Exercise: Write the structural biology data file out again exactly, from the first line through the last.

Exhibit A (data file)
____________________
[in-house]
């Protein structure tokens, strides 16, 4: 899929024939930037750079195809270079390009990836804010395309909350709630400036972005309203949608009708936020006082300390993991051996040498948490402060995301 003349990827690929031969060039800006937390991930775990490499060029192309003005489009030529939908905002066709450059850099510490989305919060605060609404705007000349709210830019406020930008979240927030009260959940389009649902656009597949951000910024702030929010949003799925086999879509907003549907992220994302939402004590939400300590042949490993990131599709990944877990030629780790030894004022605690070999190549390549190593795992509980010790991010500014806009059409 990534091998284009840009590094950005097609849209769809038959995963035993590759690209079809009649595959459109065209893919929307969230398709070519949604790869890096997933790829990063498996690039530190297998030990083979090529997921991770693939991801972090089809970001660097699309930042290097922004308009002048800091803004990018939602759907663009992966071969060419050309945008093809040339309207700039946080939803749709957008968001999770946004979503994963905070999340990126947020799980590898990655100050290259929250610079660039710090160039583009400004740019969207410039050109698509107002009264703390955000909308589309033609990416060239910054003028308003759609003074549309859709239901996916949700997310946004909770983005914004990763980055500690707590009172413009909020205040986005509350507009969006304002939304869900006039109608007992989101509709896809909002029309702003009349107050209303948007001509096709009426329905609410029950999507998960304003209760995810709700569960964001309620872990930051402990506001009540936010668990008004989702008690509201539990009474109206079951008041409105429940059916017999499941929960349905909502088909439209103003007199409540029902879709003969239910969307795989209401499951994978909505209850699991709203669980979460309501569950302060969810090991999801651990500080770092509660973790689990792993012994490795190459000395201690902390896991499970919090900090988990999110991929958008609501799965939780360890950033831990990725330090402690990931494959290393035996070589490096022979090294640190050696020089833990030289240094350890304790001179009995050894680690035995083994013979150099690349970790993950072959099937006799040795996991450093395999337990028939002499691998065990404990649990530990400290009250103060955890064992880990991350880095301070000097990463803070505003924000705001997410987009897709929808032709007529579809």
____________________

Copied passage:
[in-house]
């Protein structure tokens, strides 16, 4: 899929024939930037750079195809270079390009990836804010395309909350709630400036972005309203949608009708936020006082300390993991051996040498948490402060995301 003349990827690929031969060039800006937390991930775990490499060029192309003005489009030529939908905002066709450059850099510490989305919060605060609404705007000349709210830019406020930008979240927030009260959940389009649902656009597949951000910024702030929010949003799925086999879509907003549907992220994302939402004590939400300590042949490993990131599709990944877990030629780790030894004022605690070999190549390549190593795992509980010790991010500014806009059409 990534091998284009840009590094950005097609849209769809038959995963035993590759690209079809009649595959459109065209893919929307969230398709070519949604790869890096997933790829990063498996690039530190297998030990083979090529997921991770693939991801972090089809970001660097699309930042290097922004308009002048800091803004990018939602759907663009992966071969060419050309945008093809040339309207700039946080939803749709957008968001999770946004979503994963905070999340990126947020799980590898990655100050290259929250610079660039710090160039583009400004740019969207410039050109698509107002009264703390955000909308589309033609990416060239910054003028308003759609003074549309859709239901996916949700997310946004909770983005914004990763980055500690707590009172413009909020205040986005509350507009969006304002939304869900006039109608007992989101509709896809909002029309702003009349107050209303948007001509096709009426329905609410029950999507998960304003209760995810709700569960964001309620872990930051402990506001009540936010668990008004989702008690509201539990009474109206079951008041409105429940059916017999499941929960349905909502088909439209103003007199409540029902879709003969239910969307795989209401499951994978909505209850699991709203669980979460309501569950302060969810090991999801651990500080770092509660973790689990792993012994490795190459000395201690902390896991499970919090900090988990999110991929958008609501799965939780360890950033831990990725330090402690990931494959290393035996070589490096022979090294640190050696020089833990030289240094350890304790001179009995050894680690035995083994013979150099690349970790993950072959099937006799040795996991450093395999337990028939002499691998065990404990649990530990400290009250103060955890064992880990991350880095301070000097990463803070505003924000705001997410987009897709929808032709007529579809």